Back in 2009 LG-Display buys Kodaks OLED unit, now in 2012 LG-Display shows the world largest 55 inch OLED-Tv with Kodaks developed WOLED technology at the CES-2012. We give you more informations how this technology works.
One of the concerns for OLED technology has been the lifetime of the blue color, which has historically been less than red and green. Over time, this results in very dim blue pixels and shifting of the display toward yellow. With this new architectures to overcome this issue, in particular a very stable White OLED formulation, which can be used in combination with a color filter array to produce a full-color display. LGs White OLED architecture boasts a lifetime in excess of 100.000 hours. There are 8,766 hours in a year, so these devices are very stable. Another advantage of the White OLED approach is the elimination color shift over time due to one color dying out more quickly than the others.
Lg-Displays White OLED technology also meets or exceeds television standards for color gamut, image quality, brightness, contrast ratio and resolution.
The White OLED process, on the other hand, uses maskless technology, which is scalable to the glass sizes required to make television displays. An integrated color filter array is used, to produce full-color displays. LG uses an innovative design, RGBW, where a fourth unfiltered sub pixel is used to reduce the power consumption by ~50% in typical usage.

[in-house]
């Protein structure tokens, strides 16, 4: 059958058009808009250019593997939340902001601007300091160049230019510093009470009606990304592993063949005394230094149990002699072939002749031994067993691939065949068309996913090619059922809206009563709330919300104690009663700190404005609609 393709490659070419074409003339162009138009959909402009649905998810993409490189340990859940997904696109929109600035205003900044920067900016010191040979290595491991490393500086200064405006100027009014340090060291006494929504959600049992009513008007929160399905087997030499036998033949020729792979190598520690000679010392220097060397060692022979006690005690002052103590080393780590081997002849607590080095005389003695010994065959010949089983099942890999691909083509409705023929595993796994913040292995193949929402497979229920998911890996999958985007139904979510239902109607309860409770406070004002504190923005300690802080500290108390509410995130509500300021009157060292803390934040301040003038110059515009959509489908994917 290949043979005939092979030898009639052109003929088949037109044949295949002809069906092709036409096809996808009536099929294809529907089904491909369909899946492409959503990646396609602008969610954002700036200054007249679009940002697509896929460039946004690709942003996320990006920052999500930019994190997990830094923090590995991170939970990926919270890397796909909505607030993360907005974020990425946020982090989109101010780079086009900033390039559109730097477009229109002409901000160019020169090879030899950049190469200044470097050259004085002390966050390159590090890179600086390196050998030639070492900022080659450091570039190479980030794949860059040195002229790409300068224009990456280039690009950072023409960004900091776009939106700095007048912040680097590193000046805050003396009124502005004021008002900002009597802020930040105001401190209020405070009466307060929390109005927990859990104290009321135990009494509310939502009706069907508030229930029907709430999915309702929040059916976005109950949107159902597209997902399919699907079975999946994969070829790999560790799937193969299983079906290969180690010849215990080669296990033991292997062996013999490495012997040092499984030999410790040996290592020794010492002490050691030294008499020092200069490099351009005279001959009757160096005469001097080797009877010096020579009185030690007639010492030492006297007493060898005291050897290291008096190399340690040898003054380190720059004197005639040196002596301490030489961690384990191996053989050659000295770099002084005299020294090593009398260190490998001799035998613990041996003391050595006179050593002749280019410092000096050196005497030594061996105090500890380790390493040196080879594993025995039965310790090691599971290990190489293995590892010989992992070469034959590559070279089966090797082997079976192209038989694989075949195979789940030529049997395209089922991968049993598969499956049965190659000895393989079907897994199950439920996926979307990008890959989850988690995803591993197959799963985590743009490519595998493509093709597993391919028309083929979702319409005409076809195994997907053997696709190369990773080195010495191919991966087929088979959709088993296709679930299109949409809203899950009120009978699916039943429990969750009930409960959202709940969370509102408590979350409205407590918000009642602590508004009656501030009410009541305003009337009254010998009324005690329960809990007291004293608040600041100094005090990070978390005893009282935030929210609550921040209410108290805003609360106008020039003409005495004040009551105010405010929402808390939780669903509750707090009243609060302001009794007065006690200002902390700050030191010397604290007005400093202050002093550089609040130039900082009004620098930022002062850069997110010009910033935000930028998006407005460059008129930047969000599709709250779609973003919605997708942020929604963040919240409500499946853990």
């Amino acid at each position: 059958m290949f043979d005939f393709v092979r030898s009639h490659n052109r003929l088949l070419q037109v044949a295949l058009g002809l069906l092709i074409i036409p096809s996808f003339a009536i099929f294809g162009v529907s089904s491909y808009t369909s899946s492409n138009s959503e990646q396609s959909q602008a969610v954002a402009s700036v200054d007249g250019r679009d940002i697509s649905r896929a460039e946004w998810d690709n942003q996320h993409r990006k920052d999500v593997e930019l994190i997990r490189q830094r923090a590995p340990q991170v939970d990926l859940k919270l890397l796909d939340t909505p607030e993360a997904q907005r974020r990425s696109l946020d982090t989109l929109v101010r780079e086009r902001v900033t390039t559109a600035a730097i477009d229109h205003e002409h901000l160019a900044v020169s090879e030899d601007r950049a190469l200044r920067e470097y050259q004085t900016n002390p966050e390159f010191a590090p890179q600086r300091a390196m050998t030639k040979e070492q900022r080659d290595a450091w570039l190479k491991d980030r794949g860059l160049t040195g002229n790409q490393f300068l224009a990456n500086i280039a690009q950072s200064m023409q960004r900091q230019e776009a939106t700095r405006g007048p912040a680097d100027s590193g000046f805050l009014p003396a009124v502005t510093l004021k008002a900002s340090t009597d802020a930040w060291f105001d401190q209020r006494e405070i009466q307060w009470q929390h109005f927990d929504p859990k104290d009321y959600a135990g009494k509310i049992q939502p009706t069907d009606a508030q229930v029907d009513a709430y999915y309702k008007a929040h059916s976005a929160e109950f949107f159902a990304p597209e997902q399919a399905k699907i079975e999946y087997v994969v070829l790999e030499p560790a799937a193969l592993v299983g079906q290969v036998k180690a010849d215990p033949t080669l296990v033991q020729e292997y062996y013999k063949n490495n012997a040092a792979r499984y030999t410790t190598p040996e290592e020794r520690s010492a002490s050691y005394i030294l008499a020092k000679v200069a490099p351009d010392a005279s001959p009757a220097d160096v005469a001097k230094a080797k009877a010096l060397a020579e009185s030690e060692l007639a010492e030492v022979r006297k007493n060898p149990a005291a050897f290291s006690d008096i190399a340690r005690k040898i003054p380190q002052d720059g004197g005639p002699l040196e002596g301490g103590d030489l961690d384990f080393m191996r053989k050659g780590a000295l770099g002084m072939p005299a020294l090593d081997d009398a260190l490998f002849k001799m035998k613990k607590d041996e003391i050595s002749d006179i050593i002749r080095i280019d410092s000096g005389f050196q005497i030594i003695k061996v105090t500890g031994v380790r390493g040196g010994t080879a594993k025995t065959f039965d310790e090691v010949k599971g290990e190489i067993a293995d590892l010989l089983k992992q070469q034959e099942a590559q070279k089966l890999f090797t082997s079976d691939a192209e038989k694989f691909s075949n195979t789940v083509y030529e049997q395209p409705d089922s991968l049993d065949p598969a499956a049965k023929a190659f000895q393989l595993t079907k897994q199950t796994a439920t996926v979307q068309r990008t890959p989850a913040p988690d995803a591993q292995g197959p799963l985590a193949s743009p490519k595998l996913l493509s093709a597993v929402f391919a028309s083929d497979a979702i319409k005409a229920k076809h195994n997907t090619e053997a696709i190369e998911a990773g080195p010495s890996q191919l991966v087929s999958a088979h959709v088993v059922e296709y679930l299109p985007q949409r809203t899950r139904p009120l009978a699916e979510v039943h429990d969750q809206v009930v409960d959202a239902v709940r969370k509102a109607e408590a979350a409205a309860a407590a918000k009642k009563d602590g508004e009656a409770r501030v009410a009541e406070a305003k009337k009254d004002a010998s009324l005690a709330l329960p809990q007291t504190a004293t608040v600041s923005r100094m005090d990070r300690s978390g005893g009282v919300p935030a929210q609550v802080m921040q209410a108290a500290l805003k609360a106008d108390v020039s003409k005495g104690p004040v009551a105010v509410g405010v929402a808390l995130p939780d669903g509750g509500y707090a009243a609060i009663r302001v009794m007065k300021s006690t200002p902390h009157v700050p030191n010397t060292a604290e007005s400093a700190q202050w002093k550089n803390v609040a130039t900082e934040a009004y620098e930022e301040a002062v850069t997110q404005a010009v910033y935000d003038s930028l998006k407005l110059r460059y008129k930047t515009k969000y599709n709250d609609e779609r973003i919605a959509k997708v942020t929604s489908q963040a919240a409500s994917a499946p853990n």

How works LG-Displays WOLED-TV technology in detail?
In this method, a four sub-pixel (RGBW) is utilized, with the color being provided by appropriately filtering the white emission. Compared to the conventional approach of pattering the individual RGB emitters, the white-based architecture offers advantages in manufacturability as well as higher levels of operational stability and color gamut. In particular, the white-RGBW (W-RGBW) architecture avoids the differential aging problem commonly encountered with the direct patterned emitter approach, which typically results from the more rapid degradation of the blue emitting sub-pixel (compared to the red and green. LGs W-RGBW approach does not suffer from this problem because Lgs white emitting structure is highly stable and the white spectrum does not shift in color during long term operation. Hence the color emitted by the OLED display remains constant over time. The benefits include scalability, no need for shadow mask, lower manufacturing cycle time and better production yield.
“Our objective has always been to actively define and lead emerging display technology markets,” said Dr. Sang Beom Han, CEO and Executive Vice President of LG Display. “Although OLED technology is seen as the future of TV display, the technology has been limited to smaller display sizes and by high costs, until now. LG Display’s 55-inch OLED TV panel has overcome these barriers.”